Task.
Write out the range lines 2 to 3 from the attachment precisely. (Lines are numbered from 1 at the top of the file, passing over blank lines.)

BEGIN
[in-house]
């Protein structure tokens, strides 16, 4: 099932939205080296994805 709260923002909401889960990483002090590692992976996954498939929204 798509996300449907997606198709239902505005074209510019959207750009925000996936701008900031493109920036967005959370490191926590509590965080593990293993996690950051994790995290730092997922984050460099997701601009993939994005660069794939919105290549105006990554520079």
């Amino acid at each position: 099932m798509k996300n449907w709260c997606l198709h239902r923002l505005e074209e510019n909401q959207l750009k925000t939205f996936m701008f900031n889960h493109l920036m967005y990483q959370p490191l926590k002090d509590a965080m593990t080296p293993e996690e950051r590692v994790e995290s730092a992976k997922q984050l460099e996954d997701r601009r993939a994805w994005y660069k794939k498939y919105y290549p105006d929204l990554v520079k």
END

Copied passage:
């Protein structure tokens, strides 16, 4: 099932939205080296994805 709260923002909401889960990483002090590692992976996954498939929204 798509996300449907997606198709239902505005074209510019959207750009925000996936701008900031493109920036967005959370490191926590509590965080593990293993996690950051994790995290730092997922984050460099997701601009993939994005660069794939919105290549105006990554520079």
């Amino acid at each position: 099932m798509k996300n449907w709260c997606l198709h239902r923002l505005e074209e510019n909401q959207l750009k925000t939205f996936m701008f900031n889960h493109l920036m967005y990483q959370p490191l926590k002090d509590a965080m593990t080296p293993e996690e950051r590692v994790e995290s730092a992976k997922q984050l460099e996954d997701r601009r993939a994805w994005y660069k794939k498939y919105y290549p105006d929204l990554v520079k």